The scariest scams to avoid
Halloween is often a season of scary tricks and spine-chilling treats, but there’s nothing scarier than falling victim to fraud. To help avoid this, be aware and take precautionary measures by reviewing the following popular scams and adhering to the safety tips offered.
Taking advantage of the dead
Some criminals open fraudulent credit and store card accounts in the names of deceased persons.
If you have a relative who recently died, be on the lookout for unexpected bills or card statements bearing the deceased loved one’s name. If you do receive a bill, notify the police immediately. In addition, make sure that all known banks and credit card companies of the deceased are notified. Ask credit bureaus to place a “deceased alert” against the individual’s credit record.
It’s one of the easiest and oldest tricks in the book—scammers answer numerous newspaper ads for rental apartments. When they meet with owners, they often pull a gun, tie up the owner and rob them.
If you’re showing a home privately, take down details on any callers. Make sure to call them back to ensure the phone number is legit. When showing the property, don't go alone if you can avoid it, or make sure you give all details of the meeting to a friend or family member. You can also be proactive by installing a security camera and recording all visits with potential renters.
Unauthorized home rentals
Imagine that you’ve been away on vacation and then arrive back home to find someone living in your home! This has happened to homeowners, where scammers steal extra house keys or garage door codes.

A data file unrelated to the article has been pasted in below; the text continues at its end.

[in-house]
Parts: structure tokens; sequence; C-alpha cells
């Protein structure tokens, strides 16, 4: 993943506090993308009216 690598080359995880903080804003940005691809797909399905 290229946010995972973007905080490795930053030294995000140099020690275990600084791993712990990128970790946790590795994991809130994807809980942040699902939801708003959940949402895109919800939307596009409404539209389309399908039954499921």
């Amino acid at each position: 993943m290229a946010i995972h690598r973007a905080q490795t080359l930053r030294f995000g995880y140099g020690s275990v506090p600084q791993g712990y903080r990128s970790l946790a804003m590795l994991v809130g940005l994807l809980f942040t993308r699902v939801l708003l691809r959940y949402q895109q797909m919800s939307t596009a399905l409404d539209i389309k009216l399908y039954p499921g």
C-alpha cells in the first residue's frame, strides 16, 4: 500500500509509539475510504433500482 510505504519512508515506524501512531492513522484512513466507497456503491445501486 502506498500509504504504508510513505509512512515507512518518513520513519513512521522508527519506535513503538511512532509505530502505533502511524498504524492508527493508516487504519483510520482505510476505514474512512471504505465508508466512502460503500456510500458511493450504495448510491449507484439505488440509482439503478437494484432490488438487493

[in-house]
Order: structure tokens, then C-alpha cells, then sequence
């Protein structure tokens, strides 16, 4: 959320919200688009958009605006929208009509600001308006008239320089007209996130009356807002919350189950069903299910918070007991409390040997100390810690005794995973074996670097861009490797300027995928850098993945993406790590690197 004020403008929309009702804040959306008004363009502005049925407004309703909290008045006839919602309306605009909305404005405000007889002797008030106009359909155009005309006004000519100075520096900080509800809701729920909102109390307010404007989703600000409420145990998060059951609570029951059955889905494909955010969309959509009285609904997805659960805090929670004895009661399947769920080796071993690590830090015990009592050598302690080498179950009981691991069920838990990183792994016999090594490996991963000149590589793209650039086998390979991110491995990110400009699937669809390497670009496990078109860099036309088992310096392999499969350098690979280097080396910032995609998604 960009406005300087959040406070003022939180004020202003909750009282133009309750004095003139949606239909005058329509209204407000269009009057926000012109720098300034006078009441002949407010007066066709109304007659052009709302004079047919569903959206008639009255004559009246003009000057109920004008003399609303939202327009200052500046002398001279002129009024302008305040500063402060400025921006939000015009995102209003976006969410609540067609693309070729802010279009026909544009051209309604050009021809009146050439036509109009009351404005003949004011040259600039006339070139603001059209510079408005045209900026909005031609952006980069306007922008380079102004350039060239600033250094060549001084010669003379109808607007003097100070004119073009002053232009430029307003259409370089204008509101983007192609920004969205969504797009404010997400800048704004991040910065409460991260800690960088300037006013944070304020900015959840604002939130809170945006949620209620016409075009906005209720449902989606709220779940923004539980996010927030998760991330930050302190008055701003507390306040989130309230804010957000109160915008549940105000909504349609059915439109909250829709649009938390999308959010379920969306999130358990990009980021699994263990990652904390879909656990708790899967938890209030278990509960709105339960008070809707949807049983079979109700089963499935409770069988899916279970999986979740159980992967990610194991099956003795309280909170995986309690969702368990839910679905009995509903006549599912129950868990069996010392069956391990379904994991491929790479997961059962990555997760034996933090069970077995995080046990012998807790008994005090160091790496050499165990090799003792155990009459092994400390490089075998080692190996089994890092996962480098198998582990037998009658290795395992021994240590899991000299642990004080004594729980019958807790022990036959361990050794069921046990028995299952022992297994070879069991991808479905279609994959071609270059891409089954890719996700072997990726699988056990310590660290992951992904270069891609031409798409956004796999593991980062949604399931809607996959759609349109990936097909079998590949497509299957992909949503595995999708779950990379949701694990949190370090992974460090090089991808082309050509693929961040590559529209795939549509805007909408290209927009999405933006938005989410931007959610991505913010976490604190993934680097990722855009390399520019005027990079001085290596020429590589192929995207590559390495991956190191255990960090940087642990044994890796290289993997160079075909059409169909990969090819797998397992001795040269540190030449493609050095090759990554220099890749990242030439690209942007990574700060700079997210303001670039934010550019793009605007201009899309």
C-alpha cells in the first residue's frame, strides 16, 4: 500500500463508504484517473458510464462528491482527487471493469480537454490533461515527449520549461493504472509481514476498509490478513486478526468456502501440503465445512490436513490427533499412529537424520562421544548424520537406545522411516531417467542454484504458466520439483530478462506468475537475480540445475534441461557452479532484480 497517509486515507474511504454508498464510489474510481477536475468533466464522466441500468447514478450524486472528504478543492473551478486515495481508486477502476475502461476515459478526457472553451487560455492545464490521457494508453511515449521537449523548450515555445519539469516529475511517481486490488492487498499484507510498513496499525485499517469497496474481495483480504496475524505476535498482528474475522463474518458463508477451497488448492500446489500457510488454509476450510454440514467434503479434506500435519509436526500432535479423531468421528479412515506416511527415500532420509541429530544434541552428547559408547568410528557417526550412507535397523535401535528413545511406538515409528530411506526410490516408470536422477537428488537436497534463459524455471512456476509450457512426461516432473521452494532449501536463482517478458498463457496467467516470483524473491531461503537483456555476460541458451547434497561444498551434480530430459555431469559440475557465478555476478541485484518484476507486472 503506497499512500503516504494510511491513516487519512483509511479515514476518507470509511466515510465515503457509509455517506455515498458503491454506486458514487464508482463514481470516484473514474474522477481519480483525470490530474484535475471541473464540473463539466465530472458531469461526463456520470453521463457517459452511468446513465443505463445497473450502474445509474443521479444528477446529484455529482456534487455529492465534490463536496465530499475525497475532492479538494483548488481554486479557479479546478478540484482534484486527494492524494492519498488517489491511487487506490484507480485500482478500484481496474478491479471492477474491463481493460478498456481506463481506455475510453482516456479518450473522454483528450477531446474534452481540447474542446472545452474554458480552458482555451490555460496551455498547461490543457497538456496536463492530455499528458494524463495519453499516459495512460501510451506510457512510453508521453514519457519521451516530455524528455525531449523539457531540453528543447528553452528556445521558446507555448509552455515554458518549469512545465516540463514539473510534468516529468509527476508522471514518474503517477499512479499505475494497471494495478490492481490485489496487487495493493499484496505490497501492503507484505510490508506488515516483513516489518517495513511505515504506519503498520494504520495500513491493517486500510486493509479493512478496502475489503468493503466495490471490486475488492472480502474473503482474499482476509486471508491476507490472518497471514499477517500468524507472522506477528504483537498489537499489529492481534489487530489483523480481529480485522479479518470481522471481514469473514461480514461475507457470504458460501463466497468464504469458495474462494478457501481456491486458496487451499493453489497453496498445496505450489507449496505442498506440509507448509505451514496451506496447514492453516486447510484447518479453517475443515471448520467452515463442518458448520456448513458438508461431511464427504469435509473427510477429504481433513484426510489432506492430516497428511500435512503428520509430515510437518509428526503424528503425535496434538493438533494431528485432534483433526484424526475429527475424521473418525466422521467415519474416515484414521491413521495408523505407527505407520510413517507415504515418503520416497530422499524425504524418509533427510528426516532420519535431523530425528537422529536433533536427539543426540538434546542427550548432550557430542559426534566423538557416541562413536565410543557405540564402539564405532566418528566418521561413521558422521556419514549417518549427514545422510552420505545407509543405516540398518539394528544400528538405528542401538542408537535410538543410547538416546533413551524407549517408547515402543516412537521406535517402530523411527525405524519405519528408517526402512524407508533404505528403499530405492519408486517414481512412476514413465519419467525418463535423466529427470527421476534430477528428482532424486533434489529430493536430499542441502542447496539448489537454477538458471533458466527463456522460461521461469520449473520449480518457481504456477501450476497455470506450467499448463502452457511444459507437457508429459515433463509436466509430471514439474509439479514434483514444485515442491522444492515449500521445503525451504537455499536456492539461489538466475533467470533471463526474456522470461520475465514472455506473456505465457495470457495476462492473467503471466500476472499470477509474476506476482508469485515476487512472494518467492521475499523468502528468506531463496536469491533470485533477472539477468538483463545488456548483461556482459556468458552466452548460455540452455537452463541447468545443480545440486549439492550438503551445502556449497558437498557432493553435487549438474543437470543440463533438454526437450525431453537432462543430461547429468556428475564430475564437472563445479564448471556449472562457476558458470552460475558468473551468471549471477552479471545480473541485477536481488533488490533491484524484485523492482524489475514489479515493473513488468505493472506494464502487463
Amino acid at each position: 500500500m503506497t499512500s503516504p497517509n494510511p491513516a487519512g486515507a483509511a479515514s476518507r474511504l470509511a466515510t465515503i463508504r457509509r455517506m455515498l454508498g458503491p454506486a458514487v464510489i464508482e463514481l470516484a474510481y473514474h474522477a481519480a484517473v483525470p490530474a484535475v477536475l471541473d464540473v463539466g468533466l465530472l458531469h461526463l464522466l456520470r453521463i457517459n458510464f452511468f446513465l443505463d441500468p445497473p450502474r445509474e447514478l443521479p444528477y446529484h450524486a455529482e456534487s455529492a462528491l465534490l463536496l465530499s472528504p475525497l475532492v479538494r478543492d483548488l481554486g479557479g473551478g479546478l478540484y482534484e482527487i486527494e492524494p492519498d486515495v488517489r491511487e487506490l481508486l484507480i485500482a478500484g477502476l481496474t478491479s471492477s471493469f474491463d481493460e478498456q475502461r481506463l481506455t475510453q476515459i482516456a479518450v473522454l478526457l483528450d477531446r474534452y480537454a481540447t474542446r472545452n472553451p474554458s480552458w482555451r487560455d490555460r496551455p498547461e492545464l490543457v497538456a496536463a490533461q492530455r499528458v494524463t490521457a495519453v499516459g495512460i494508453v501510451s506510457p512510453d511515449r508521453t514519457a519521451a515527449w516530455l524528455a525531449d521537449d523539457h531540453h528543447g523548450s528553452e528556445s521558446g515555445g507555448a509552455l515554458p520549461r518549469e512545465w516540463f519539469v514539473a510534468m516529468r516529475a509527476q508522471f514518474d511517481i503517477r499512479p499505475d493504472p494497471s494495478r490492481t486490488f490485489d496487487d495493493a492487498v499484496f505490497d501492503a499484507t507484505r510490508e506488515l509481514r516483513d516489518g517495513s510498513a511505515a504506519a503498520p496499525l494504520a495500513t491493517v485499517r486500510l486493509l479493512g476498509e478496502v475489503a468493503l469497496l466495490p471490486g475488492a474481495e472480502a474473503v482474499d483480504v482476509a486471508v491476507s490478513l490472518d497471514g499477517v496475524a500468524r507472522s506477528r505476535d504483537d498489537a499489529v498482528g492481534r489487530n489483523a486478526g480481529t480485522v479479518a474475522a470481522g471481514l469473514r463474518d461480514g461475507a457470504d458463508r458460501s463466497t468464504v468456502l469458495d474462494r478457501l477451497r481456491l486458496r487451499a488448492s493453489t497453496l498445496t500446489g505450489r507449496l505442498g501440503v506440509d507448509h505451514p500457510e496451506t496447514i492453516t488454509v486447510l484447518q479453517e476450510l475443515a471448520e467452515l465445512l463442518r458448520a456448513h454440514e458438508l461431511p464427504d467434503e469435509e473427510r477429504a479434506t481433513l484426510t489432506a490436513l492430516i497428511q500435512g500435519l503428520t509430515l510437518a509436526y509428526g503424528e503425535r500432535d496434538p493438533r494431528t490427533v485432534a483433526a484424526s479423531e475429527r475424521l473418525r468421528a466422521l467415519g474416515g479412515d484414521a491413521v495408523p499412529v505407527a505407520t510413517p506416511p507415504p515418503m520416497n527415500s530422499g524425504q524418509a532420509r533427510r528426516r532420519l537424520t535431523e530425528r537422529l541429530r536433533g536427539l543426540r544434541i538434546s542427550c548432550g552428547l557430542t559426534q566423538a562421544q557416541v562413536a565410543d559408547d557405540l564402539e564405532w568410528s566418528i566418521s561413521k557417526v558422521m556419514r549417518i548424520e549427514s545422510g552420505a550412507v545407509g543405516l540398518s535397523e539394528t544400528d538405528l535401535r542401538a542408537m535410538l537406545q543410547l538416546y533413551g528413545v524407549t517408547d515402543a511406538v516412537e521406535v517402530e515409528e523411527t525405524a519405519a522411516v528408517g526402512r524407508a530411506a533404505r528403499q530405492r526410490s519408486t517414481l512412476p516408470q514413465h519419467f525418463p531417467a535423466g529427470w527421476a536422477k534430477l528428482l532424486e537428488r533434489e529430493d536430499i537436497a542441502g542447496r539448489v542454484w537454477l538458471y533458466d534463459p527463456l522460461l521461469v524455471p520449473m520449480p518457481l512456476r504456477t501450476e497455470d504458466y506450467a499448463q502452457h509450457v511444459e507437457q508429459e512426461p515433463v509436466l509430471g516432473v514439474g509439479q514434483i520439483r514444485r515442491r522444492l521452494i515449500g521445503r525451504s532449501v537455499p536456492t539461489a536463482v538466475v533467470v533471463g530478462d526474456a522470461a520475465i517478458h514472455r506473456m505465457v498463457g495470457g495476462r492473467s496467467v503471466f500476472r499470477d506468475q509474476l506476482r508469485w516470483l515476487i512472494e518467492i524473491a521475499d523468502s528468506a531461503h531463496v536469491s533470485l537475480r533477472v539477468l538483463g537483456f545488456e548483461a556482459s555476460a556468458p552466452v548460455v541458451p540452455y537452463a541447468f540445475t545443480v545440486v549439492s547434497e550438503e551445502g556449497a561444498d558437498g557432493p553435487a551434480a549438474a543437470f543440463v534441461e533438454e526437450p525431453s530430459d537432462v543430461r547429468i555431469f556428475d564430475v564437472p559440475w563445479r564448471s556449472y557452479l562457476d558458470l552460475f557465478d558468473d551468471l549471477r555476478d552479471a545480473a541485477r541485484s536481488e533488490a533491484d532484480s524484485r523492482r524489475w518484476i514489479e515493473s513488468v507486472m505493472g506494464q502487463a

To help avoid this scam, do not post that you are away on social media or on your outgoing voicemail. Only let trusted neighbors know so they can watch your home while you are away. Also, take any spare keys with you and temporarily change any access codes (i.e., garage door or home security system) while gone. Changing up passcodes occasionally is a good idea in general.
Pets for sale
This scam involves scammers creating a fake website for pet adoption and/or donation contributions to support a fictitious animal rescue. These websites will showcase a wide variety of “adoptable” animals at much lower fees than your popular Humane Societies. Victims are often required to pay for the insurance and fees associated with shipping the pet to their home. And, typically, the only form of payment accepted is a Moneygram, Western Union or a non-returning money transfer to an overseas bank account. You never get your forever pet or your money back.
If you are thinking about adopting a pet, stay close to home and visit your local pet shelters. And, of course, never transfer money to any unknown account.
It’s the spookiest time of the year, but don’t let scammers scare you. Being aware of popular scams and protecting yourself by recognizing the signs will help keep you from falling victim!Back to issue